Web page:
This principle has become critical to mobile application usability. Mobile devices are characterized by their small screen size. This means that visual representation of data is much more important than for desktop computers.
Observation and analysis shows that even iconic products have flaws. This link contains an iPhone review by Edward Tufte, renowned master of the information representation. There are issues with toolbars and status bars that waste 10% of the screen, thick borders between items that make the items smaller, and so on.
There is a valuable argument as to why the standard iPhone weather application displays information inefficiently. The user is forced to do a lot of scrolling, the amount of information is small and its usefulness is questionable. The table below shows the comparison of inefficient (left) vs. efficient (right) data representation.
iPhone Standard Weather App Another Phone Weather App
The same mobile screen can show more useful data by improving the data-ink ratio, and by applying active UX design. The “efficient” snapshot shows significantly larger amounts of information without overwhelming the user. It could contain a seven-day forecast for even better value.
The second important aspect of the correct snapshot is active UX; the application instantly shows information without the user needing to navigate through it.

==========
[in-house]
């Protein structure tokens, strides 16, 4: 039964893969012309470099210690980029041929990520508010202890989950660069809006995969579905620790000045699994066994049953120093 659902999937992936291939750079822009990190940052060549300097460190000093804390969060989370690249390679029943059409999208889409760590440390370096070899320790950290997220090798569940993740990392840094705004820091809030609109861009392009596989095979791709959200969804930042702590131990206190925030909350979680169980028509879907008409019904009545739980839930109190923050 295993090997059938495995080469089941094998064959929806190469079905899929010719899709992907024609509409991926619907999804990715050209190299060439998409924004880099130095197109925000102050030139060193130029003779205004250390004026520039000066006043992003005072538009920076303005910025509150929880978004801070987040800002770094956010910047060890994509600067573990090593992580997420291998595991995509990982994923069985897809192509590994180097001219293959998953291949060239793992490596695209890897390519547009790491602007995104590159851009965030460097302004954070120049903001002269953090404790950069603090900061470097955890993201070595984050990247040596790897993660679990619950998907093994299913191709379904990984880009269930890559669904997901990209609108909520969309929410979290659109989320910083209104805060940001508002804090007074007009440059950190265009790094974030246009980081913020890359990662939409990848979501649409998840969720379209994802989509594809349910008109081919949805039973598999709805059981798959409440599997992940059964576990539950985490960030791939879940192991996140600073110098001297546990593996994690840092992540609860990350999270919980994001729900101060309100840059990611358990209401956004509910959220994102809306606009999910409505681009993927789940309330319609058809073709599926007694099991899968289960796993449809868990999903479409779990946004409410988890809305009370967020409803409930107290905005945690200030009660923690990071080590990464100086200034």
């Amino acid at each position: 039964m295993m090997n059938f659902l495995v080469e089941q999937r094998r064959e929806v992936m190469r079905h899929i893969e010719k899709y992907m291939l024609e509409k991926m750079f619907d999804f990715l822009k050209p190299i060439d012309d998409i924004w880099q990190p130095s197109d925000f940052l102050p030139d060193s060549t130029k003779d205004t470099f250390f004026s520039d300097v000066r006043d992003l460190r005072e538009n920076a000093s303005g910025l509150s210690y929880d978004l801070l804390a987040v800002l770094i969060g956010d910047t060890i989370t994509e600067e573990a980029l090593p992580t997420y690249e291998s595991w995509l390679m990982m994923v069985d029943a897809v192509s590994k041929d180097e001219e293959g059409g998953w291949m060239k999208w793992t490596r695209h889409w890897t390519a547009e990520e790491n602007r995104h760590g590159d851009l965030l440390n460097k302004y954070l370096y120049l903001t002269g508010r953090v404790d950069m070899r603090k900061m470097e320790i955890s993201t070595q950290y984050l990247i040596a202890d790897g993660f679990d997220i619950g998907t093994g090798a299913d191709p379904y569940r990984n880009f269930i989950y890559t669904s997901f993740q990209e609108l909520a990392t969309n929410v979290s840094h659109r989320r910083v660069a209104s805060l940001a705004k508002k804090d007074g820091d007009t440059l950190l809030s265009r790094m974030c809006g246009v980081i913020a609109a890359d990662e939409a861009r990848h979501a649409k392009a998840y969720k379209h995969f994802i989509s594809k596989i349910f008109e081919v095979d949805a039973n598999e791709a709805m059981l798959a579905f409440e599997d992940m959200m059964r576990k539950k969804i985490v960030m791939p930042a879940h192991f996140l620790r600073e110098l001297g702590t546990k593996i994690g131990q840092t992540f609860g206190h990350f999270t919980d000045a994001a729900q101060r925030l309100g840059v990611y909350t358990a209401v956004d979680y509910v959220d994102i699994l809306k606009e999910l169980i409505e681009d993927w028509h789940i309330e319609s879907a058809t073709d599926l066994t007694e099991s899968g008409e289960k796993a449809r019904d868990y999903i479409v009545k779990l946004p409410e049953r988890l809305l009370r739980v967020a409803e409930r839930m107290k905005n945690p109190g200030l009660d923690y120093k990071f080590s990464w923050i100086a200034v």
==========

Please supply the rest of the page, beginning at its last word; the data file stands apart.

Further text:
Can mobile screens carry such rich information? Yes. Can users consume such rich information? Yes, because the human eye transmits data at the rate of 10 million bits per second! Poor word visualization is several kilobytes per second. Hence, 10,000x improvement is possible in visualization.
Mobile vendors use different approaches to screen-space utilization. Windows Phone 7 comes with extra clicks on its standard applications (like Picture Gallery), where instead of viewing picture space, you have to click on a menu on an extra screen. Microsoft’s use of deep hierarchies might originate from its desktop Windows era. The iPhone does not have that administrative debris and is considered easier to use.
Rich Internet applications change the game
Mobile RIA is the next big thing: It’s both an opportunity and a significant problem. For example, there are platform compatibility issues to overcome. Microsoft-to-Microsoft compatibility was always good and was one of Microsoft’s strengths. Now, the old, orphaned Windows Mobile 6.5 is not compatible with the newly introduced Windows Phone 7 because of new development models based on Silverlight and XNA.
Another example is Adobe’s struggle to put Flash onto the iPhone. Flash on the iPhone is impossible now, officially speaking. Flash for the iPhone is abandoned, as Mike Chambers, Flash’s product manager, said on his blog.
Mobile RIA wars will continue. HTML5 is coming to all front ends, as is JavaFX and other new mobile platforms, like Samsung bada and Intel-Nokia MeeGo.
Mobile RIA wars will definitely continue, which means multiple technologies, different standards, and no “one size fits all” solution for mobile development. This is a good forecast for software makers.
Vasyl Mylko is the Research & Development Director at SoftServe.